How Does It Feel to Be Southern and LGBTQ After the SCOTUS Decisions?

Reblogged from The Huffington Post

I am a white, queer woman who lives in the rural South. I work for a multiracial, Southern LGBTQ organization. That means that the Supreme Court decisions relating to the Voting Rights Act (VRA), affirmative action, the Indian Child Welfare Act, the Fifth Amendment, Prop 8, and the Defense of Marriage Act (DOMA) all affect me. Why?

Because I live in a part of this country where my family and community have no basic protections at all. Google the word “gay” and the town I live in, “Goldsboro, N.C.,” and notice how many hits you get: zero. That’s right. There are no LGBT community centers, no clinics, and no advocacy groups within an hour of us. There are also no basic protections for work, safety, or families in most of our Southern states.

But you know what living without those basic protections reminds you? That justice is not an individual or single-issue need. The working-poor black communities down my street, and the farm workers outside in the heat 10 miles away, lack all kinds of basic protections too. We need a strong and vibrant LGBTQ movement that will not quit until we are a fierce and crucial team within the league of people in this country who are playing to win justice for everyone.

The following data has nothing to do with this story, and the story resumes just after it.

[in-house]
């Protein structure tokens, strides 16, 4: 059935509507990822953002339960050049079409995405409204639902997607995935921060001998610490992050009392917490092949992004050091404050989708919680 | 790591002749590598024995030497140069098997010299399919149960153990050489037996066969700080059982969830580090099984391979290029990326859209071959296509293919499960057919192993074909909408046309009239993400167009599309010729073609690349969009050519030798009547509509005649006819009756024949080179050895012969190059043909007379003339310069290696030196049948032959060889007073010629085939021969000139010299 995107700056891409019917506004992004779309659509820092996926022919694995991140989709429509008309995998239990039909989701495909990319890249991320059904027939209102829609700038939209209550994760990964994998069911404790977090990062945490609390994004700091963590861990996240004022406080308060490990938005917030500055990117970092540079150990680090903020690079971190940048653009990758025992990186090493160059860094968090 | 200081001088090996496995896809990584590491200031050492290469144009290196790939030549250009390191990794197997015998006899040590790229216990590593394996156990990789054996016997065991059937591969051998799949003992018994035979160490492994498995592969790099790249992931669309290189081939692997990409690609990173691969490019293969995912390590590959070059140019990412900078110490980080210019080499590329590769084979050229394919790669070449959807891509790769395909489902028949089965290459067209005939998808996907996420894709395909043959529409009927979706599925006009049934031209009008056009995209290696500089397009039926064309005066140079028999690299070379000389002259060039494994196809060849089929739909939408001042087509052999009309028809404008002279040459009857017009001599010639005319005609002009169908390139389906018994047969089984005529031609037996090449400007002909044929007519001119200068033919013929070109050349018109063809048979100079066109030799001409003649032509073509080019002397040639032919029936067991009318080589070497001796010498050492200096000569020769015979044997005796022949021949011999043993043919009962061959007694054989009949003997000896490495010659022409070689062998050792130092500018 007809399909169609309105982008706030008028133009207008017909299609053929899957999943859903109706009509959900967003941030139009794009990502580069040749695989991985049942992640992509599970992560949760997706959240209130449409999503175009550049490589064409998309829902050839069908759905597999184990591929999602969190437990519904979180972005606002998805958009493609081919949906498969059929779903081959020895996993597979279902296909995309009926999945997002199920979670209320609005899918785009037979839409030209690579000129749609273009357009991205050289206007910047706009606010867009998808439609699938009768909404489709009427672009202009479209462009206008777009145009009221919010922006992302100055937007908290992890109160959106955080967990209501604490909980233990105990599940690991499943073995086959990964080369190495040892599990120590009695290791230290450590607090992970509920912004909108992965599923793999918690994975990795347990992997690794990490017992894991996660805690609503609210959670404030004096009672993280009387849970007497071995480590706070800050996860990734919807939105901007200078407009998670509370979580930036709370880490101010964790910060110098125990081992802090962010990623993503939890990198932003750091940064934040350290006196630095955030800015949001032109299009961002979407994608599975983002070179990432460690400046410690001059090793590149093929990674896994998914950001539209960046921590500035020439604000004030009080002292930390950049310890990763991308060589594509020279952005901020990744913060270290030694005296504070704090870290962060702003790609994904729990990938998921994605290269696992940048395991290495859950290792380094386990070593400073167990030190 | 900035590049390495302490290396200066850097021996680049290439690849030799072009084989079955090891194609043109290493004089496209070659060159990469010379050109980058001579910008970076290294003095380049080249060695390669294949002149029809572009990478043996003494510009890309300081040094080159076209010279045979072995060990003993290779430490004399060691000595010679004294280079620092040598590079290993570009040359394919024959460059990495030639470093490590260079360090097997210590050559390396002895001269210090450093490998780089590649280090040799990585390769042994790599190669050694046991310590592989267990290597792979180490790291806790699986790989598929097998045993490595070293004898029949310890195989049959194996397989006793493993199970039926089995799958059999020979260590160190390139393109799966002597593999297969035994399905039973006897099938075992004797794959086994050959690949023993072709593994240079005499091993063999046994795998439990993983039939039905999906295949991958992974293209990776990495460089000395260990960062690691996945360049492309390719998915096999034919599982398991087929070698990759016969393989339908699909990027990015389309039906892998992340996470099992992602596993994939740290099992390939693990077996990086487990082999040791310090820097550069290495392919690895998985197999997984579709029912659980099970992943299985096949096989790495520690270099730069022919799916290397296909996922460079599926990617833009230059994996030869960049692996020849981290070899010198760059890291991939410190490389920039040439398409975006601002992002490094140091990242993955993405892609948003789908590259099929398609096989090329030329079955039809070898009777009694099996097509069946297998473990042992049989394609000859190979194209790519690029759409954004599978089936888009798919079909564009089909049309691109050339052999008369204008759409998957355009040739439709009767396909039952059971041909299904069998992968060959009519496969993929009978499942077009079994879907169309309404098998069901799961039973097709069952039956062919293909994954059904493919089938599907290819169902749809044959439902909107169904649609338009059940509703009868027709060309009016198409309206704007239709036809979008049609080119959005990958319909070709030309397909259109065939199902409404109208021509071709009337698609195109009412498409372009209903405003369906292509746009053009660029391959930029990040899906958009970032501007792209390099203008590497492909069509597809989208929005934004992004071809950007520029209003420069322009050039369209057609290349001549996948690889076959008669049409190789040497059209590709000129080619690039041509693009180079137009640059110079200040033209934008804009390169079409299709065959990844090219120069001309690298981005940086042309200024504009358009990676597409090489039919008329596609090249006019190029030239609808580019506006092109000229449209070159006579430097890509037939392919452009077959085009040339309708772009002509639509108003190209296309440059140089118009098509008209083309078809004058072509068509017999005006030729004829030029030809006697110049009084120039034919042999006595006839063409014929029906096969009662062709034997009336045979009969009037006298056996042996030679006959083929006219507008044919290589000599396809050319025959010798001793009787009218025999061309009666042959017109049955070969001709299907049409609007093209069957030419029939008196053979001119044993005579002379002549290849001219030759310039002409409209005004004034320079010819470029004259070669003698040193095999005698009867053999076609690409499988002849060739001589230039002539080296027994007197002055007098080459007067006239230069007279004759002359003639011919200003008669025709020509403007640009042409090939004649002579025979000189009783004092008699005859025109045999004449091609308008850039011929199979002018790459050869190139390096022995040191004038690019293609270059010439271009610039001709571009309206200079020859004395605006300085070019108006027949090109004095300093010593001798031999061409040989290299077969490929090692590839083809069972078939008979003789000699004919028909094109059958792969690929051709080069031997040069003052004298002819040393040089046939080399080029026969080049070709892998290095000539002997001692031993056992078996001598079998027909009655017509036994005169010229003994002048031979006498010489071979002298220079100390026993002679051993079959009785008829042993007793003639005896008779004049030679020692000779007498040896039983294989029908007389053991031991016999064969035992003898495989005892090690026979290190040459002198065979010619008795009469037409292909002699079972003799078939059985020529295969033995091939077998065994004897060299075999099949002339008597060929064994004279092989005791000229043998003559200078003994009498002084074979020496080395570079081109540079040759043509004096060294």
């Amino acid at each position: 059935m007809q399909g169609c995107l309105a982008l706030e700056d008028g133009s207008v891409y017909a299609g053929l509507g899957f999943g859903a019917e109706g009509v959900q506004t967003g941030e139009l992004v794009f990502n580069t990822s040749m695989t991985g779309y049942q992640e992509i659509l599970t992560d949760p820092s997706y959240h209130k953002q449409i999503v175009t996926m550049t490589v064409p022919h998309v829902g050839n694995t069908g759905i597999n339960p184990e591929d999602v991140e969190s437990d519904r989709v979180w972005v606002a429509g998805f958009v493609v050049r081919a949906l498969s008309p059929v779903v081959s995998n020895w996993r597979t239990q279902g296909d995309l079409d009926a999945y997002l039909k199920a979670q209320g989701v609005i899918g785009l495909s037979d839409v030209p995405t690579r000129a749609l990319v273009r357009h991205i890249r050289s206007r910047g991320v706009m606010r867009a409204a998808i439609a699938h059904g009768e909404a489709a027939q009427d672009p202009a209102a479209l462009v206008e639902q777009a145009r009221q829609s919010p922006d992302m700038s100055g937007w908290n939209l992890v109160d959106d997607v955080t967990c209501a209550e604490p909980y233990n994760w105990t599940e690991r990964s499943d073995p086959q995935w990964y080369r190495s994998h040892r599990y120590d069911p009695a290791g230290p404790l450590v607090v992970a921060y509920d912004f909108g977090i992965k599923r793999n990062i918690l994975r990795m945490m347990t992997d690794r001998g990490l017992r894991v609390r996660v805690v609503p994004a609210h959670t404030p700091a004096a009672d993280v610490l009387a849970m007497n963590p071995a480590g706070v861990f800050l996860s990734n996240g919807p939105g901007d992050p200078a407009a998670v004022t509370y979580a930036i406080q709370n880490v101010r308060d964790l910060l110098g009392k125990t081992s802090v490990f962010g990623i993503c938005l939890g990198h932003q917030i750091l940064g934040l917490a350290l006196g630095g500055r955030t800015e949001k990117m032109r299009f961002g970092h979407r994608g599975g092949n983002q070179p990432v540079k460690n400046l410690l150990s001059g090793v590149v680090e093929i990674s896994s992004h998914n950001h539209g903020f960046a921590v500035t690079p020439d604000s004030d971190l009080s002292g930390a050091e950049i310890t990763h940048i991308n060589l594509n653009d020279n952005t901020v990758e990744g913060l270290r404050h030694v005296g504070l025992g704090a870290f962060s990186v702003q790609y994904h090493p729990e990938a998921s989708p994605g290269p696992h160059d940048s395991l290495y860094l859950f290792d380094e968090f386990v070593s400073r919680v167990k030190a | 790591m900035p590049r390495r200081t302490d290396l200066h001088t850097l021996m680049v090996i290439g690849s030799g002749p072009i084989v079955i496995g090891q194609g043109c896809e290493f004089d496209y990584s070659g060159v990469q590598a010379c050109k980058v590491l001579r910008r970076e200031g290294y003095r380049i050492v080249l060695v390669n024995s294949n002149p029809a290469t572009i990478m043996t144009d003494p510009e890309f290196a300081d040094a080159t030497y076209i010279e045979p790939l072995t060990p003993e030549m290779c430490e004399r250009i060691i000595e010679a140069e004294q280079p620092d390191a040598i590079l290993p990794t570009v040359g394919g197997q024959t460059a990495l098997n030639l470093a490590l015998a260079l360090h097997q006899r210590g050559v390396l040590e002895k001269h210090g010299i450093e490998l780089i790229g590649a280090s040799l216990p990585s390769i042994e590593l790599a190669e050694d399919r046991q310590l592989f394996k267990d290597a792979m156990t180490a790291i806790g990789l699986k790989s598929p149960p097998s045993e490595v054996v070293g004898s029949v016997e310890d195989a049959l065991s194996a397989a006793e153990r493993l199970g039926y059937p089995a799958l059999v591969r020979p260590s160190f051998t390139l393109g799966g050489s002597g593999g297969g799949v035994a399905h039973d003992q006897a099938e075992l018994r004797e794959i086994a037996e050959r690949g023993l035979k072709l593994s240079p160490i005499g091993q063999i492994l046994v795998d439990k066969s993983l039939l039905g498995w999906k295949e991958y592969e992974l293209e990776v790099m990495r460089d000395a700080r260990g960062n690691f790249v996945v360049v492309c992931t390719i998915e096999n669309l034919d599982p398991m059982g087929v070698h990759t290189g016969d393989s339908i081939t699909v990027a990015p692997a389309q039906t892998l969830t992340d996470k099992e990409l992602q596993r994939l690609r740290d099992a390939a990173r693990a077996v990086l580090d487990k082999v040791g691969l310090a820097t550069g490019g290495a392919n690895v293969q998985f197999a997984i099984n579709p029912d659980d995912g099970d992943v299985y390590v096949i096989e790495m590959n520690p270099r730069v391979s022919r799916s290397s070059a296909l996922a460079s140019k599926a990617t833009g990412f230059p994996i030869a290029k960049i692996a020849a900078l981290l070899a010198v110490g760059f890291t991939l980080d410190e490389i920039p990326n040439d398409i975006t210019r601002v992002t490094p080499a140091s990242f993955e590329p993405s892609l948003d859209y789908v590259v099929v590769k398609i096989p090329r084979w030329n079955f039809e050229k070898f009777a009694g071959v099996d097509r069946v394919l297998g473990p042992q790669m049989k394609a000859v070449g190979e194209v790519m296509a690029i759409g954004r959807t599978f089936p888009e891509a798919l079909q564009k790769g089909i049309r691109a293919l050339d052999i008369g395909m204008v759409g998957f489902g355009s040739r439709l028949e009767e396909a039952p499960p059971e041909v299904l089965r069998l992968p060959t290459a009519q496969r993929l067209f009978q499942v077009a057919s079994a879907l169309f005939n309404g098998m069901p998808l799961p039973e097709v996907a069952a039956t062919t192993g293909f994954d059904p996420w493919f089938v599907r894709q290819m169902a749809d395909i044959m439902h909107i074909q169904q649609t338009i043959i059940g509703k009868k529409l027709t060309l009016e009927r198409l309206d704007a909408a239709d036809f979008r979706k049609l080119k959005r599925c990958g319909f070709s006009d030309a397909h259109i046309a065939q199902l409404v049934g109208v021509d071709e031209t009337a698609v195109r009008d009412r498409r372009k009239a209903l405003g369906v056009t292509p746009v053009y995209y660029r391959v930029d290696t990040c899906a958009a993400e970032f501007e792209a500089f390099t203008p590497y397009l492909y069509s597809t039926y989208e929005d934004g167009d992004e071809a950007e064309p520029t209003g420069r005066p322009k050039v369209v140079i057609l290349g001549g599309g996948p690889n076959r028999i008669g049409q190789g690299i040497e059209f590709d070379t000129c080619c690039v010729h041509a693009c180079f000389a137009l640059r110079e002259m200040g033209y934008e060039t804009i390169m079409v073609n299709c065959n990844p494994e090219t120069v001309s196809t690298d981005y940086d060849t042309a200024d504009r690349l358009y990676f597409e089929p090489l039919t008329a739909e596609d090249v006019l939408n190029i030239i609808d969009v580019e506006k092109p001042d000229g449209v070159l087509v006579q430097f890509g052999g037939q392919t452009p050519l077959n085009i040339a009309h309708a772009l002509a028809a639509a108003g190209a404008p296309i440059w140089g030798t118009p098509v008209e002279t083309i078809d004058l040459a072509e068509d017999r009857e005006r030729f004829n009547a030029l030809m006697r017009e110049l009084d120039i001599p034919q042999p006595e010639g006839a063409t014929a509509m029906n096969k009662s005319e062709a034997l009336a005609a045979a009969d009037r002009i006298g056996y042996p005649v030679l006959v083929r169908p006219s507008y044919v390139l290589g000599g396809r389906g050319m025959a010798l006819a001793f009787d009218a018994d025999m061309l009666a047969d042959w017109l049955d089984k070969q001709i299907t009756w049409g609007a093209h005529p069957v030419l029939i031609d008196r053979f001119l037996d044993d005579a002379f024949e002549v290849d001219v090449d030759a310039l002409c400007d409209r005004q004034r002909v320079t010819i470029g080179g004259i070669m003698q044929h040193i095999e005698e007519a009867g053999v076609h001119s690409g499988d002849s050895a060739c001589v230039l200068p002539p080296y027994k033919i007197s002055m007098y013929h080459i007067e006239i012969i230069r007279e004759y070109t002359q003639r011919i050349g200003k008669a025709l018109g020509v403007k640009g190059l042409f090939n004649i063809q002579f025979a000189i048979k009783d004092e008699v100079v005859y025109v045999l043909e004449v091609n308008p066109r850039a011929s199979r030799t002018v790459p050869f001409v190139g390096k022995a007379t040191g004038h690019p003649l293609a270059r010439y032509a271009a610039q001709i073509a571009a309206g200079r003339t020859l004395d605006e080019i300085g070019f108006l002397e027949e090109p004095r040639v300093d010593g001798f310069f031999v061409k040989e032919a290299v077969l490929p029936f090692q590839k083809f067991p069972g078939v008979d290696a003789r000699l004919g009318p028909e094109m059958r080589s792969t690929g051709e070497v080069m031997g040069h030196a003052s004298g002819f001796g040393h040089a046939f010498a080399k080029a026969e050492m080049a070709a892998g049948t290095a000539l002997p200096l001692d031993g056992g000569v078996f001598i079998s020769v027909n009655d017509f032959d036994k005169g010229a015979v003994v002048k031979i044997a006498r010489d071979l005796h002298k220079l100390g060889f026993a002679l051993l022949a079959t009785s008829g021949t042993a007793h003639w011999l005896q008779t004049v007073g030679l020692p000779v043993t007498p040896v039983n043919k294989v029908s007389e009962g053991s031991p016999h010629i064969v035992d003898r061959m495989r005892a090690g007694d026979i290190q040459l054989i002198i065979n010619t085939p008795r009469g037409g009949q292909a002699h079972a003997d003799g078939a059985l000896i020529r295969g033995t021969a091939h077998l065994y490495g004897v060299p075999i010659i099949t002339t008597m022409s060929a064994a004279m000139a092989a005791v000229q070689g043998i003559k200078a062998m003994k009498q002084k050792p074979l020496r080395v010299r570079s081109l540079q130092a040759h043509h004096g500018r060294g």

So the group I work with, Southerners on New Ground (SONG), made this video, called “Marry the Movement”:

We made it because we believe that the real victory in DOMA and Prop 8 being struck down is the victory of thousands of LGBTQ people and our allies who have changed the culture of this country, not just its policies and laws. We also know, because we live it every single day, that there is so much more to be done for LGBTQ justice in this country. We cannot be whole as an LGBTQ community while some of us have every privilege under the law and thousands of us do not because we are living in the South, or because we are transgender, or because we are undocumented, or black and poor.

We know that in times like these, LGBTQ people need each other, and that we must turn to each other in the spirit of our collective survival. There is still much work to be done in order to bring the reality of true justice home to the South and the whole country, so join me (and SONG) in “Marrying the Movement” until every LGBTQ person has full dignity, safety, and liberation.


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